Fears of a retirement time bomb have not materialised, a GP survey of PCTs can reveal.
The numbers staying in work mean fears of a GP shortage have proven wide of the mark, but experts warn the situation has created a 'log jam' making it hard for young GPs to find work.
More than one GP in five is now aged over 55, and huge numbers of older GPs are staying in work.
'Not as many GPs are retiring as would have been forecast 10 years ago,' said a Worcestershire PCT spokesman.
'Using PMS, the new GMS contract and the flexible career scheme, several GPs have returned to their practices after retirement, working part-time.'
Nottingham GP and course organiser Dr Prit Chahal said: 'There was considerable speculation that there might be a shortfall in GPs a few years ago. I suspect that much of the alarm was speculative.'
Older GPs have increased sharply as a proportion of the workforce in every age group over 50 in the past 10 years.
Official data show there are now 19 per cent more GPs than in 1997 but among the 50-54s, there are 30 per cent more. There are 62 per cent more 55-59s and 53 per cent more 60-64s.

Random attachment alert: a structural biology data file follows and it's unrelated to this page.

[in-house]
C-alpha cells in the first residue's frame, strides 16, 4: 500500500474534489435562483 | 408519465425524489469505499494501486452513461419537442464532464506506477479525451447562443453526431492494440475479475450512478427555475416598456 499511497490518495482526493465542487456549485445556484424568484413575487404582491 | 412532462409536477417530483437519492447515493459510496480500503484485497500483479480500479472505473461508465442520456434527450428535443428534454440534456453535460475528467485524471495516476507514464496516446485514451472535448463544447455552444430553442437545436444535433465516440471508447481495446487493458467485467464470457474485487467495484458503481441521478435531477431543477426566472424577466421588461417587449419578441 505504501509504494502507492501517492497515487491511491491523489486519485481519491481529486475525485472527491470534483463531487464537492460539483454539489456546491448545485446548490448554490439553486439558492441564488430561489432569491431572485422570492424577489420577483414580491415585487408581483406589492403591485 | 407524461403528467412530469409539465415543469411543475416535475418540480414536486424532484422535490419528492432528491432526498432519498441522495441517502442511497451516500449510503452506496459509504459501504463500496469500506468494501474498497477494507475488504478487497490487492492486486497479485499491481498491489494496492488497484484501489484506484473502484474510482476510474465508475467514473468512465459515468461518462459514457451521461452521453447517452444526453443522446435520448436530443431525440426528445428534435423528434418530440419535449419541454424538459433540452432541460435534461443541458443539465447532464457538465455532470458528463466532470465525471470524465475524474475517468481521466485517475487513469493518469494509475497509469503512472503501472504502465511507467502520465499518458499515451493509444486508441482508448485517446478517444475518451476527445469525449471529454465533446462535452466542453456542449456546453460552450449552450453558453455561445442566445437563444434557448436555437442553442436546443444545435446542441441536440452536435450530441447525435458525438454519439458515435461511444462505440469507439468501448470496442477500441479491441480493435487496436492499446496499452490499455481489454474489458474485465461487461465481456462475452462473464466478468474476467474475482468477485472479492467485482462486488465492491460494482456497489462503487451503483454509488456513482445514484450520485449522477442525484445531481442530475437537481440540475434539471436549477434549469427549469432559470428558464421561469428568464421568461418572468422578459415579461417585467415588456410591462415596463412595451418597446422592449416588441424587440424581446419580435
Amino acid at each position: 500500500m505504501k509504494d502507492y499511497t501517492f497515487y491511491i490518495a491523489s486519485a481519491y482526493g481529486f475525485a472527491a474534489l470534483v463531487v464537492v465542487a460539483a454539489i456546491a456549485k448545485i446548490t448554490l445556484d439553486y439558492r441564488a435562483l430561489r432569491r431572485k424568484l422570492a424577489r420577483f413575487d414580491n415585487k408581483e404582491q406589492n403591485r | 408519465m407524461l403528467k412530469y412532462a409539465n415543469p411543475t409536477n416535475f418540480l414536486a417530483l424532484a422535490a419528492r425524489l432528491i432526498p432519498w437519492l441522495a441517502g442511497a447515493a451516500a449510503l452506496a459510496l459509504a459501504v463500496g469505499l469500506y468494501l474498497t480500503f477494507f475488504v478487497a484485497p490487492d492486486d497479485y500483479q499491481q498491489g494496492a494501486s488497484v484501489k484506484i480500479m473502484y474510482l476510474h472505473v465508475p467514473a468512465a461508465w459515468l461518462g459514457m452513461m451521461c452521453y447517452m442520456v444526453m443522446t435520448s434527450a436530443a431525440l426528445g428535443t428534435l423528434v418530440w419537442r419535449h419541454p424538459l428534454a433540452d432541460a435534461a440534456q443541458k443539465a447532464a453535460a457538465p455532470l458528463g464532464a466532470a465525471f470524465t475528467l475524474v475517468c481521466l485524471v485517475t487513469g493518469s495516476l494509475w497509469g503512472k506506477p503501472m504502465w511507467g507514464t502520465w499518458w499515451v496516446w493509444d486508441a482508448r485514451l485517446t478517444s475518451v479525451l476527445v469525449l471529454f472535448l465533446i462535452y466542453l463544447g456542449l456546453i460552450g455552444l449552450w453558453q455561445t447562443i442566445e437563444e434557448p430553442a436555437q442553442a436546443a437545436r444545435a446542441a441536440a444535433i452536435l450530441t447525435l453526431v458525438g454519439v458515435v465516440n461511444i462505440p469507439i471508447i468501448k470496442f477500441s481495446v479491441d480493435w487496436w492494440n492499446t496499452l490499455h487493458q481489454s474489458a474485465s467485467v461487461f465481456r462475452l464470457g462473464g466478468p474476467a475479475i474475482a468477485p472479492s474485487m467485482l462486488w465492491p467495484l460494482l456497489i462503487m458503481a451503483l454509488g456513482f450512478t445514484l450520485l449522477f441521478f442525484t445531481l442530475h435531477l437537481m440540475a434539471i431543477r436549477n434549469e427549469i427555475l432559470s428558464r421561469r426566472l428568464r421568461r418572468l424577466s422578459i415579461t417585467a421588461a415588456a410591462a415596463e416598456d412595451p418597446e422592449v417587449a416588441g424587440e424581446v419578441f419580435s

The number of GPs working in their late 60s has gone up by 78 per cent; and GPs over 70 years old by 523 per cent.
GP's survey showed older GPs are continuing to work in urban and rural areas. The Isle of Wight has 54 GPs over 50, a three-fold increase compared with 10 years ago; Tameside and Glossop has seen a similar rise, from 21 to 57 GPs in this group.
Older GPs are taking jobs with a smaller administrative burden than a partnership. On the Isle of Wight, 14 of the 54 GPs over 50 are non-principals and 13 of Wolverhampton City's 70 older GPs are locums.
This is having an impact on trainees entering the workforce. Barking and Dagenham PCT said: 'The PCT has not seen the number of practice vacancies that may have been expected. We are encouraging existing practices to recruit additional partners or salaried GPs.'
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